In 2017, the Knights anti-LGBTQ efforts were highlighted by a report published by The National Catholic Reporter, which discussed how the Knights have donated to The Becket Fund For Religious Liberty, an organization working to legalize LGBTQ discrimination. The Knights of Columbus have also donated to The National Catholic Prayer Breakfast, where a bishop last year “described LGBT human rights as a “demonic gender ideology.”” The Knights also supported medical ethics workshops where speakers advocated for “curing” those who identify as gay or transgender through counseling.

The Knights of Columbus have responded to claims that they are anti-LGBTQ by suggesting that their spending against equal marriage is only a small proportion of their total spending. While they spent $1 billion during the timeframe the report examined, “only” $15.8 million went towards anti-LGBTQ efforts. From disaster relief, to helping fund the Special Olympics, the Knights of Next ProfileColumbus are in many cases a charitable force for good. Nevertheless, their massive and continued efforts against the rights of women and LGBTQ individuals far overcasts any goodwill they may have hoped to earn.

Updated: 4/10/18.

From The Archives: Laying Siege to the Last Abortion Clinic in Mississippi

The Jackson Women's Health Organization Photo credit: ROGELIO V. SOLIS/AP

The Jackson Women’s Health Organization
Photo credit: ROGELIO V. SOLIS/AP

Back in 2006, contributor Michelle Goldberg wrote an article for the Public Eye Magazine discussing the attacks on, and the resiliency of the last standing women’s health clinic in Mississippi. As new developments continue to unfold, the piece remains as relevant today as it was when it was first written.

The siege of Mississippi’s last remaining abortion clinic has been fought for nine years, bringing the state perilously close to lacking abortion provision. From threatening demonstrations outside the clinic by organizations like Operation Save America, to recent judicial battles over complying with targeted abortion regulations, the anti-choice movement in Mississippi has been trying to ensure that the Jackson Women’s Health Organization will be closed down. Thanks in part to the amazing effort of its staff and volunteers, Mississippians are still able to exercise their reproductive rights. At this time of widespread anti-choice legislation in many states, the existence of only a single abortion clinic in Mississippi reminds us both that we are not far from a position where some won’t have access to a safe and legal abortion, and that there is still time to counter the anti-choice movement and ensure that safe and legal abortion is available in every state.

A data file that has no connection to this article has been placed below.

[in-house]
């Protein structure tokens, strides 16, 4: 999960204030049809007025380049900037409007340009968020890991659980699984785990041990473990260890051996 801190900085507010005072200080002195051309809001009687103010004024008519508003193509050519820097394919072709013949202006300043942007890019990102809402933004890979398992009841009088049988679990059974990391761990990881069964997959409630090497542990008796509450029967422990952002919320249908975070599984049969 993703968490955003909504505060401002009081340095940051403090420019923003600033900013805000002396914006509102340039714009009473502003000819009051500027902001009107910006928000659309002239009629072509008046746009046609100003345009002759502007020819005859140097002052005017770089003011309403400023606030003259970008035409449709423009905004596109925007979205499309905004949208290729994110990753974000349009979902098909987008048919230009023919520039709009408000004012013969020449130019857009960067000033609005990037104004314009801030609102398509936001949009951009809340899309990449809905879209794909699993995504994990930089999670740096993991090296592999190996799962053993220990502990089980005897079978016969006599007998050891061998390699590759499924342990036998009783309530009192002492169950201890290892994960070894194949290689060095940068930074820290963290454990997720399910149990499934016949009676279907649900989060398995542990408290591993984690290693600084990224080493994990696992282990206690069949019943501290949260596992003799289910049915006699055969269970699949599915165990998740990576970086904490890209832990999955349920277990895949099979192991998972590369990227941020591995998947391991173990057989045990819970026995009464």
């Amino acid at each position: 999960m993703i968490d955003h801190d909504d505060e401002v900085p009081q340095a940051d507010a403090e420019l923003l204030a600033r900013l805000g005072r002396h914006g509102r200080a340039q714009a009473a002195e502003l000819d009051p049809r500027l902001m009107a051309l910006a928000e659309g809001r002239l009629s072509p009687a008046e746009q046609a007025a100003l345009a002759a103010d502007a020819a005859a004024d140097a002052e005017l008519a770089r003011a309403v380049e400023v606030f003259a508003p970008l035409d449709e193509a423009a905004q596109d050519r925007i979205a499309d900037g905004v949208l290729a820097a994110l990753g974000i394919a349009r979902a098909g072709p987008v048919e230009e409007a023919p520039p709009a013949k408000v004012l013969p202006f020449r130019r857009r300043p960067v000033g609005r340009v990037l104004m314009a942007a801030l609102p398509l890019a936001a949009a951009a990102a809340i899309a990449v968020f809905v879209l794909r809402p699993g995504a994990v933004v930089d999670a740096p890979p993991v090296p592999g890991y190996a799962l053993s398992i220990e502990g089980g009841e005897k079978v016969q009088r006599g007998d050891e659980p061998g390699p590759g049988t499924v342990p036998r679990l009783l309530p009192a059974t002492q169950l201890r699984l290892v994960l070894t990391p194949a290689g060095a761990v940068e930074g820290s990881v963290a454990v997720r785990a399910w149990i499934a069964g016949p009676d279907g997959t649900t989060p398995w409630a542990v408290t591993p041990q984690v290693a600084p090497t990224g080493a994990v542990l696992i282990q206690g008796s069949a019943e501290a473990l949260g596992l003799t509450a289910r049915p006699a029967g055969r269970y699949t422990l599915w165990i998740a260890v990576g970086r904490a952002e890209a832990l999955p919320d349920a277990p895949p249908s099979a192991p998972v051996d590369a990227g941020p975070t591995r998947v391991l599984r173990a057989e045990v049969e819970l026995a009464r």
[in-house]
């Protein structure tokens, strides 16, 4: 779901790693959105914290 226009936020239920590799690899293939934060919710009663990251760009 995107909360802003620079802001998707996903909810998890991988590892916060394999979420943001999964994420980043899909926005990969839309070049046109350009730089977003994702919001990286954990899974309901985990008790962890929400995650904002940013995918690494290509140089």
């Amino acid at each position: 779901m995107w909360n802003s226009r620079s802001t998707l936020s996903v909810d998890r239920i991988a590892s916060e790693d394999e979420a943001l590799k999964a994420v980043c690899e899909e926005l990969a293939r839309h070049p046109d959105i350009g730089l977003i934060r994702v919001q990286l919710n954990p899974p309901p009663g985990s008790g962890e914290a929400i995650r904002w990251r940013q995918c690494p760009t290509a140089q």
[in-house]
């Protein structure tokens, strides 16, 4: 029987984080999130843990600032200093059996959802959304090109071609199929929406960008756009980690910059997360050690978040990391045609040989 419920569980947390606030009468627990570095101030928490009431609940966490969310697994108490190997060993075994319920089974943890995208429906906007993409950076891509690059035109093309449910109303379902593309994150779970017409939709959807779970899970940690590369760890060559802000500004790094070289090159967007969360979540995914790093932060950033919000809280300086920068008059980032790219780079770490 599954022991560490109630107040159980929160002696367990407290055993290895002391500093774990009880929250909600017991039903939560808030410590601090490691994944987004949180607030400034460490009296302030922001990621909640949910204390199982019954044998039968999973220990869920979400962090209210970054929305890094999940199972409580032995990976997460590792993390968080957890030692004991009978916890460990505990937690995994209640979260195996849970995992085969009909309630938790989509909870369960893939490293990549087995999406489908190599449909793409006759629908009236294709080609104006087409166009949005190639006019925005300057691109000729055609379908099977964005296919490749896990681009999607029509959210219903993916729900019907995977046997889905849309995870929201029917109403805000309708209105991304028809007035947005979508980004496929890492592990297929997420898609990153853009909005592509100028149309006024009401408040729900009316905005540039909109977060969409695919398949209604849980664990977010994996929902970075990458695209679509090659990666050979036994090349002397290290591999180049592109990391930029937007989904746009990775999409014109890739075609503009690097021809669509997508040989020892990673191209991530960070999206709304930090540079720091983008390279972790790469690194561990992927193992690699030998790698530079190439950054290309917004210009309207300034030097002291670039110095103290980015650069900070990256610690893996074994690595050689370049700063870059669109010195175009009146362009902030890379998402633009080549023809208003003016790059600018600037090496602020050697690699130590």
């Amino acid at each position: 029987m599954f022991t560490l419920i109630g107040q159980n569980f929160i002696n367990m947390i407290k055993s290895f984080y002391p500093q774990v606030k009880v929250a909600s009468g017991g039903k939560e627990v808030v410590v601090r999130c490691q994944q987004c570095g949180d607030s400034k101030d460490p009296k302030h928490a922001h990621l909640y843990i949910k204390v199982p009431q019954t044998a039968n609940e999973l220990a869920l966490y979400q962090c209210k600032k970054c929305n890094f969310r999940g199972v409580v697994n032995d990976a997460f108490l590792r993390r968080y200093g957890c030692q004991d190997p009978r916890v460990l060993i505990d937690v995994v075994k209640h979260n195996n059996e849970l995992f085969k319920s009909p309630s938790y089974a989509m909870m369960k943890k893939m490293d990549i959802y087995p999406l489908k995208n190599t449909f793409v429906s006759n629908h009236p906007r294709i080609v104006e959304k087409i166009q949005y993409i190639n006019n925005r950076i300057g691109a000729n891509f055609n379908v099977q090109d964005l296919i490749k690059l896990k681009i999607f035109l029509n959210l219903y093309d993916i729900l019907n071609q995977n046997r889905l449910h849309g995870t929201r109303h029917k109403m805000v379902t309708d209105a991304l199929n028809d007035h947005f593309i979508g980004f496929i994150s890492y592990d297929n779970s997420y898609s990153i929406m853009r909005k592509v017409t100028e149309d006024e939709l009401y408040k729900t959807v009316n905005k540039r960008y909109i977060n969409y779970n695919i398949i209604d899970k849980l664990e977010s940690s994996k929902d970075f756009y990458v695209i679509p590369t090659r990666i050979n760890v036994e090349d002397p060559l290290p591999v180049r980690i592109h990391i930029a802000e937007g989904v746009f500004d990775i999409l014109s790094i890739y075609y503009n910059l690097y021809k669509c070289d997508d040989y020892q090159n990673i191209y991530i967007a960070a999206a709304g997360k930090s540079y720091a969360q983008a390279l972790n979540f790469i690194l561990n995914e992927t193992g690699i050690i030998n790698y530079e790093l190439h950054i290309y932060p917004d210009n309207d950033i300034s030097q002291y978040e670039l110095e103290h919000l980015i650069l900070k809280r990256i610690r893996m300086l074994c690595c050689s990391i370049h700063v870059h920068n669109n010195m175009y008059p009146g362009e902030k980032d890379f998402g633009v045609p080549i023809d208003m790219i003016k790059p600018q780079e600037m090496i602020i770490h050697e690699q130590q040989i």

While the Mississippi anti-choice movement does everything it can to block women’s civil rights, the state also happens to have second highest rate of teenage pregnancy in the country and widespread child poverty. Access to abortions is already limited by the high cost and long travel times, and if women were forced to travel out of state, the cost would only increase and more women would be priced out of their reproductive rights.

With abortion clinics closing at an unprecedented rate, largely due to targeted regulation, communities across the country face loss of access not only to abortion but to the basic healthcare and contraceptive care these clinics often provide. Where anti-choice protests and threats have failed to close these clinics, small pieces of legislation dictating requirements that are near-impossible to implement have forced them to close. Whilst the Jackson Women’s Health Organization faces severe problems with sidewalk anti-choice protesters, including death threats, the work of volunteers in supporting women against this backdrop of intimidation helps negate their effect.The protesters’ actions are certainly unpleasant, but these protests tend not to close clinics, although they may dissuade patients. Similarly, legislation that enforces waiting times, invasive ultrasounds, and the reading of medically inaccurate warnings aims to prevent women from choosing or going through with an abortion. In many cases, it is punitive legislation” that makes it very difficult for abortion clinics to operate, and is forcing them to close.

The statement by an Terri Herring, president of Pro-Life Mississippi,that “this is so we can lay the groundwork and set the stage, then any state can do so” underlines the symbolic importance of the possible closure of the Jackson clinic. Whilst there may be larger deserts of abortion provision, for Mississippi to potentially have no abortion provision undermines Roe vs. Wade and could lead to similar legislation and legal challenges in other states. The report reminds us that, “the right to an abortion doesn’t mean much if there’s no way to get one.”


Read our full 2006 report by Michelle Goldberg (